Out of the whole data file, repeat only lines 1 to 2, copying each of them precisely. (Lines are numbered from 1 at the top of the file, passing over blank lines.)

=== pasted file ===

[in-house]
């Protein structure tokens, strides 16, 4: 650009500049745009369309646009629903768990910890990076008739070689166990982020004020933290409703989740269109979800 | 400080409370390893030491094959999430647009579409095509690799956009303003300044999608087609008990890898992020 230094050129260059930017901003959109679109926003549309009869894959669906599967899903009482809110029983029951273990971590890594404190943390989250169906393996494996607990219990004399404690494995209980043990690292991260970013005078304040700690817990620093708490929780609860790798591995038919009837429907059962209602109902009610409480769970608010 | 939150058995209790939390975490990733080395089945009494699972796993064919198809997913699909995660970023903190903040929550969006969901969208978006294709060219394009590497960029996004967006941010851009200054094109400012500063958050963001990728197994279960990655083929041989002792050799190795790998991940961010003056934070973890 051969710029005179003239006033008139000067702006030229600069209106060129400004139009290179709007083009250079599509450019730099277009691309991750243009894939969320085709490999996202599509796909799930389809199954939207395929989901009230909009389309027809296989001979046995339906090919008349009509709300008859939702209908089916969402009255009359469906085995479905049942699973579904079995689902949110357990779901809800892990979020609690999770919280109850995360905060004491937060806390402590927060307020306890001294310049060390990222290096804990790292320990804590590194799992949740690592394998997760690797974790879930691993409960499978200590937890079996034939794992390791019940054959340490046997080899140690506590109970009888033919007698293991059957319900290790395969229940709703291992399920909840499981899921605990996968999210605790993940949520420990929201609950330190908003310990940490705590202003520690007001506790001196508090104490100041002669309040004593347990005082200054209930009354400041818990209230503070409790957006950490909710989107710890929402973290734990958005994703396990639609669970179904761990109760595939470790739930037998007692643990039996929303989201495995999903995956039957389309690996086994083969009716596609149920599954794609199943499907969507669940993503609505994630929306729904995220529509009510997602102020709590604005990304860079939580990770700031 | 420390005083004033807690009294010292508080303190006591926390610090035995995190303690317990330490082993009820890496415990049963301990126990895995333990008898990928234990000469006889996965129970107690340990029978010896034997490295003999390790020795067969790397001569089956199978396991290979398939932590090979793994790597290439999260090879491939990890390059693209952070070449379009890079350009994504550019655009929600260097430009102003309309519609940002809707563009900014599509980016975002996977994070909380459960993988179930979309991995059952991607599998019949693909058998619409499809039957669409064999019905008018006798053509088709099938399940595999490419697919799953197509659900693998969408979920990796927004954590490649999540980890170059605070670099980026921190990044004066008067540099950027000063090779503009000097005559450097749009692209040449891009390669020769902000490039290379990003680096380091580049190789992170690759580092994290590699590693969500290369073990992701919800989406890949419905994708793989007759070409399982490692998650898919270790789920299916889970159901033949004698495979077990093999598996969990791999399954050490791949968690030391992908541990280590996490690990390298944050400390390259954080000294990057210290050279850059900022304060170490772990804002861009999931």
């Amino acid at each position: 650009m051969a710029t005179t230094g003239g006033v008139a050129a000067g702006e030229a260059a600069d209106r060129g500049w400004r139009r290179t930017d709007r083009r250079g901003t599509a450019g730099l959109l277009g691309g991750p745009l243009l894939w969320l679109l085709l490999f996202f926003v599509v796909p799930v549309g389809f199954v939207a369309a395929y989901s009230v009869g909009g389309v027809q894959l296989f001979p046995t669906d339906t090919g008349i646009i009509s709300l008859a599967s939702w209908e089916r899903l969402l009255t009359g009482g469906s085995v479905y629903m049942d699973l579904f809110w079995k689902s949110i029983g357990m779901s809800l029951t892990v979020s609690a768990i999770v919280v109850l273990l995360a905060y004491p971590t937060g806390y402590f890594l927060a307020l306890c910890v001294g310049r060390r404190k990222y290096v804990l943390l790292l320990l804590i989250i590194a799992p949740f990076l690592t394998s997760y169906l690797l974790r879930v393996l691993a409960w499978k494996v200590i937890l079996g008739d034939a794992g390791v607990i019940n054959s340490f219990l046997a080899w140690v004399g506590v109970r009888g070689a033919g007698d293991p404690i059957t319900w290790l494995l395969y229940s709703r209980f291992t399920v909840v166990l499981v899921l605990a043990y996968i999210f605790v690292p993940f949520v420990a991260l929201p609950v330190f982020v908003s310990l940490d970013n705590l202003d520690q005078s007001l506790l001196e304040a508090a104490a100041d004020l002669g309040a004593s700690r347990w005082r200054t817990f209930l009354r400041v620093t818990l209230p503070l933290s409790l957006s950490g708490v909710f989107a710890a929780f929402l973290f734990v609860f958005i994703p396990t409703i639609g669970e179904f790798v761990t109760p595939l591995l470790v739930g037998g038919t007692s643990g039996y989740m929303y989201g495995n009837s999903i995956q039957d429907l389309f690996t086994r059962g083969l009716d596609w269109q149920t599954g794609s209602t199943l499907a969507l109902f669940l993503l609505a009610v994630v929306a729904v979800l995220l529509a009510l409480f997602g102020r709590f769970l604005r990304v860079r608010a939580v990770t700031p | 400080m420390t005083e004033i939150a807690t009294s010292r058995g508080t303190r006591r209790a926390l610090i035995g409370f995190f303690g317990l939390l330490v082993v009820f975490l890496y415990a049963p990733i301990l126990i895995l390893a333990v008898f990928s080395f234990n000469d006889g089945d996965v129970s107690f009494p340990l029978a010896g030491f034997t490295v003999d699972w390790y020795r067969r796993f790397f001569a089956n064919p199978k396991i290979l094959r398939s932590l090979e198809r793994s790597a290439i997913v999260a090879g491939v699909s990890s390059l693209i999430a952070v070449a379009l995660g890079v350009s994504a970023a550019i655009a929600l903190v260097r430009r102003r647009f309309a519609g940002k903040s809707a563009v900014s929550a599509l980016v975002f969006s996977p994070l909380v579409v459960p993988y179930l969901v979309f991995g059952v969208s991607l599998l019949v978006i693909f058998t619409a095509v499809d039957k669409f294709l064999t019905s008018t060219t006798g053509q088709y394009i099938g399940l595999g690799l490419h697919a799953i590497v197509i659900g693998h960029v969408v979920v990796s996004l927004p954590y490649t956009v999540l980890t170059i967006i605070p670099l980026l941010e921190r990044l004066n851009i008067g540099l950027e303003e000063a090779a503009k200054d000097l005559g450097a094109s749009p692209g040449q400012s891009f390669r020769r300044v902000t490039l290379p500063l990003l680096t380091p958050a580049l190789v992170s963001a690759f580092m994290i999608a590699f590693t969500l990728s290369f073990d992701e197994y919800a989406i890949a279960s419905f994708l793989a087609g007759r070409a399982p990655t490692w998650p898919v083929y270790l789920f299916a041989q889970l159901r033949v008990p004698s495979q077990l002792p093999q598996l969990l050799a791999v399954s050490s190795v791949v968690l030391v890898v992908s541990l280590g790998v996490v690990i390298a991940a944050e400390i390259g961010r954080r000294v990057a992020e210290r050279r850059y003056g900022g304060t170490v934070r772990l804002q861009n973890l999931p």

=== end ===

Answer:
[in-house]
């Protein structure tokens, strides 16, 4: 650009500049745009369309646009629903768990910890990076008739070689166990982020004020933290409703989740269109979800 | 400080409370390893030491094959999430647009579409095509690799956009303003300044999608087609008990890898992020 230094050129260059930017901003959109679109926003549309009869894959669906599967899903009482809110029983029951273990971590890594404190943390989250169906393996494996607990219990004399404690494995209980043990690292991260970013005078304040700690817990620093708490929780609860790798591995038919009837429907059962209602109902009610409480769970608010 | 939150058995209790939390975490990733080395089945009494699972796993064919198809997913699909995660970023903190903040929550969006969901969208978006294709060219394009590497960029996004967006941010851009200054094109400012500063958050963001990728197994279960990655083929041989002792050799190795790998991940961010003056934070973890 051969710029005179003239006033008139000067702006030229600069209106060129400004139009290179709007083009250079599509450019730099277009691309991750243009894939969320085709490999996202599509796909799930389809199954939207395929989901009230909009389309027809296989001979046995339906090919008349009509709300008859939702209908089916969402009255009359469906085995479905049942699973579904079995689902949110357990779901809800892990979020609690999770919280109850995360905060004491937060806390402590927060307020306890001294310049060390990222290096804990790292320990804590590194799992949740690592394998997760690797974790879930691993409960499978200590937890079996034939794992390791019940054959340490046997080899140690506590109970009888033919007698293991059957319900290790395969229940709703291992399920909840499981899921605990996968999210605790993940949520420990929201609950330190908003310990940490705590202003520690007001506790001196508090104490100041002669309040004593347990005082200054209930009354400041818990209230503070409790957006950490909710989107710890929402973290734990958005994703396990639609669970179904761990109760595939470790739930037998007692643990039996929303989201495995999903995956039957389309690996086994083969009716596609149920599954794609199943499907969507669940993503609505994630929306729904995220529509009510997602102020709590604005990304860079939580990770700031 | 420390005083004033807690009294010292508080303190006591926390610090035995995190303690317990330490082993009820890496415990049963301990126990895995333990008898990928234990000469006889996965129970107690340990029978010896034997490295003999390790020795067969790397001569089956199978396991290979398939932590090979793994790597290439999260090879491939990890390059693209952070070449379009890079350009994504550019655009929600260097430009102003309309519609940002809707563009900014599509980016975002996977994070909380459960993988179930979309991995059952991607599998019949693909058998619409499809039957669409064999019905008018006798053509088709099938399940595999490419697919799953197509659900693998969408979920990796927004954590490649999540980890170059605070670099980026921190990044004066008067540099950027000063090779503009000097005559450097749009692209040449891009390669020769902000490039290379990003680096380091580049190789992170690759580092994290590699590693969500290369073990992701919800989406890949419905994708793989007759070409399982490692998650898919270790789920299916889970159901033949004698495979077990093999598996969990791999399954050490791949968690030391992908541990280590996490690990390298944050400390390259954080000294990057210290050279850059900022304060170490772990804002861009999931």